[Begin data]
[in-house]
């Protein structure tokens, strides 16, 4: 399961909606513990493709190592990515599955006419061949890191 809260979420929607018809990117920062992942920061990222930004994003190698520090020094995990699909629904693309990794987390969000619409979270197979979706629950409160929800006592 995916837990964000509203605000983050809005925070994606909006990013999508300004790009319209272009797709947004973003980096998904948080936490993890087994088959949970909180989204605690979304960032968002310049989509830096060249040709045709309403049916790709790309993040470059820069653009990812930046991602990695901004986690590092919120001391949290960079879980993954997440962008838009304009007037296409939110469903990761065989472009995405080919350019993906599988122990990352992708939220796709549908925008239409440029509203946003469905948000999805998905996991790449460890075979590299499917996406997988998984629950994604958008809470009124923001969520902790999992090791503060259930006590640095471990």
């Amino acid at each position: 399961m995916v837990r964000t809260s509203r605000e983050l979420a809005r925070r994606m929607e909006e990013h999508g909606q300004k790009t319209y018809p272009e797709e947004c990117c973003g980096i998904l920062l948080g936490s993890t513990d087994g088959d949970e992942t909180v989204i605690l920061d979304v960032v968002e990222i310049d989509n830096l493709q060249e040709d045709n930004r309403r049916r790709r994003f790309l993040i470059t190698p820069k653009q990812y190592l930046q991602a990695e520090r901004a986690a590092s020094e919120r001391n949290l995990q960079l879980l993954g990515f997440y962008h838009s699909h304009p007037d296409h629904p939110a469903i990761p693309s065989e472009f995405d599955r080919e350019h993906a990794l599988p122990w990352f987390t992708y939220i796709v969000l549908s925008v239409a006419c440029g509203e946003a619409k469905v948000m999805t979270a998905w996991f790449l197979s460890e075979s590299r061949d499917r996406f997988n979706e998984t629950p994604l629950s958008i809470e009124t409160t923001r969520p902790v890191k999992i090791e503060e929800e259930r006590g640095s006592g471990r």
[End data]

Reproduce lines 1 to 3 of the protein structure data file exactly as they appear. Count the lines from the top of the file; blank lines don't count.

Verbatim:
[in-house]
């Protein structure tokens, strides 16, 4: 399961909606513990493709190592990515599955006419061949890191 809260979420929607018809990117920062992942920061990222930004994003190698520090020094995990699909629904693309990794987390969000619409979270197979979706629950409160929800006592 995916837990964000509203605000983050809005925070994606909006990013999508300004790009319209272009797709947004973003980096998904948080936490993890087994088959949970909180989204605690979304960032968002310049989509830096060249040709045709309403049916790709790309993040470059820069653009990812930046991602990695901004986690590092919120001391949290960079879980993954997440962008838009304009007037296409939110469903990761065989472009995405080919350019993906599988122990990352992708939220796709549908925008239409440029509203946003469905948000999805998905996991790449460890075979590299499917996406997988998984629950994604958008809470009124923001969520902790999992090791503060259930006590640095471990």
């Amino acid at each position: 399961m995916v837990r964000t809260s509203r605000e983050l979420a809005r925070r994606m929607e909006e990013h999508g909606q300004k790009t319209y018809p272009e797709e947004c990117c973003g980096i998904l920062l948080g936490s993890t513990d087994g088959d949970e992942t909180v989204i605690l920061d979304v960032v968002e990222i310049d989509n830096l493709q060249e040709d045709n930004r309403r049916r790709r994003f790309l993040i470059t190698p820069k653009q990812y190592l930046q991602a990695e520090r901004a986690a590092s020094e919120r001391n949290l995990q960079l879980l993954g990515f997440y962008h838009s699909h304009p007037d296409h629904p939110a469903i990761p693309s065989e472009f995405d599955r080919e350019h993906a990794l599988p122990w990352f987390t992708y939220i796709v969000l549908s925008v239409a006419c440029g509203e946003a619409k469905v948000m999805t979270a998905w996991f790449l197979s460890e075979s590299r061949d499917r996406f997988n979706e998984t629950p994604l629950s958008i809470e009124t409160t923001r969520p902790v890191k999992i090791e503060e929800e259930r006590g640095s006592g471990r």